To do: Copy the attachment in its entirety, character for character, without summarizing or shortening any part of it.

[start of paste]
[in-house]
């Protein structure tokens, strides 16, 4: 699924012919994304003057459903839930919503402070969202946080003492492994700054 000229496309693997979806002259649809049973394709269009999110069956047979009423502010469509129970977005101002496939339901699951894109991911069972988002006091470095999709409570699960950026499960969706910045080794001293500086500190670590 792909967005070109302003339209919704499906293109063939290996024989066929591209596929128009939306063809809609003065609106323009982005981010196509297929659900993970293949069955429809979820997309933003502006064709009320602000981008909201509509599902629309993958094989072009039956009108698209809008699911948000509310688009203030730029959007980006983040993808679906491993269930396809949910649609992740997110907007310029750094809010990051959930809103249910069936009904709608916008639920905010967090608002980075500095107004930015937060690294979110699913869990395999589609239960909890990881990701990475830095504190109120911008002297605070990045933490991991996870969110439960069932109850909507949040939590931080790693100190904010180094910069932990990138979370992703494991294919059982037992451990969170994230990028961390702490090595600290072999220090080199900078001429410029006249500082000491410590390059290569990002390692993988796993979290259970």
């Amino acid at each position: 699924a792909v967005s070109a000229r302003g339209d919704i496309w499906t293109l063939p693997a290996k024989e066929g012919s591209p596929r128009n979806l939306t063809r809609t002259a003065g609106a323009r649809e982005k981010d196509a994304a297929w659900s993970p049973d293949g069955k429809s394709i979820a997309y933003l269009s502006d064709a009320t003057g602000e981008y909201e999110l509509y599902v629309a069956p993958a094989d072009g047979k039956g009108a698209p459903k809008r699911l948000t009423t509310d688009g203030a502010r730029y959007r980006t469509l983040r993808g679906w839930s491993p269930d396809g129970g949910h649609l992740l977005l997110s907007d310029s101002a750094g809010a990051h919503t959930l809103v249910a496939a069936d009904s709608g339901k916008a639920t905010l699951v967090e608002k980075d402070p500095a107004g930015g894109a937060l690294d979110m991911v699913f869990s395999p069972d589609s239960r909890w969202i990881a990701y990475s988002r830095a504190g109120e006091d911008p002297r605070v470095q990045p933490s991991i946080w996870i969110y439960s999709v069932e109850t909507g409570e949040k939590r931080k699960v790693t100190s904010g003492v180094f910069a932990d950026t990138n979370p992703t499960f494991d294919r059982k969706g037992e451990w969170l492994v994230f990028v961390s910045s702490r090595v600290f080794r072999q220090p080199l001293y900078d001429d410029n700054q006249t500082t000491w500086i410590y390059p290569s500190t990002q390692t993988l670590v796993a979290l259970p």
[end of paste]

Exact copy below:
[in-house]
């Protein structure tokens, strides 16, 4: 699924012919994304003057459903839930919503402070969202946080003492492994700054 000229496309693997979806002259649809049973394709269009999110069956047979009423502010469509129970977005101002496939339901699951894109991911069972988002006091470095999709409570699960950026499960969706910045080794001293500086500190670590 792909967005070109302003339209919704499906293109063939290996024989066929591209596929128009939306063809809609003065609106323009982005981010196509297929659900993970293949069955429809979820997309933003502006064709009320602000981008909201509509599902629309993958094989072009039956009108698209809008699911948000509310688009203030730029959007980006983040993808679906491993269930396809949910649609992740997110907007310029750094809010990051959930809103249910069936009904709608916008639920905010967090608002980075500095107004930015937060690294979110699913869990395999589609239960909890990881990701990475830095504190109120911008002297605070990045933490991991996870969110439960069932109850909507949040939590931080790693100190904010180094910069932990990138979370992703494991294919059982037992451990969170994230990028961390702490090595600290072999220090080199900078001429410029006249500082000491410590390059290569990002390692993988796993979290259970």
């Amino acid at each position: 699924a792909v967005s070109a000229r302003g339209d919704i496309w499906t293109l063939p693997a290996k024989e066929g012919s591209p596929r128009n979806l939306t063809r809609t002259a003065g609106a323009r649809e982005k981010d196509a994304a297929w659900s993970p049973d293949g069955k429809s394709i979820a997309y933003l269009s502006d064709a009320t003057g602000e981008y909201e999110l509509y599902v629309a069956p993958a094989d072009g047979k039956g009108a698209p459903k809008r699911l948000t009423t509310d688009g203030a502010r730029y959007r980006t469509l983040r993808g679906w839930s491993p269930d396809g129970g949910h649609l992740l977005l997110s907007d310029s101002a750094g809010a990051h919503t959930l809103v249910a496939a069936d009904s709608g339901k916008a639920t905010l699951v967090e608002k980075d402070p500095a107004g930015g894109a937060l690294d979110m991911v699913f869990s395999p069972d589609s239960r909890w969202i990881a990701y990475s988002r830095a504190g109120e006091d911008p002297r605070v470095q990045p933490s991991i946080w996870i969110y439960s999709v069932e109850t909507g409570e949040k939590r931080k699960v790693t100190s904010g003492v180094f910069a932990d950026t990138n979370p992703t499960f494991d294919r059982k969706g037992e451990w969170l492994v994230f990028v961390s910045s702490r090595v600290f080794r072999q220090p080199l001293y900078d001429d410029n700054q006249t500082t000491w500086i410590y390059p290569s500190t990002q390692t993988l670590v796993a979290l259970p």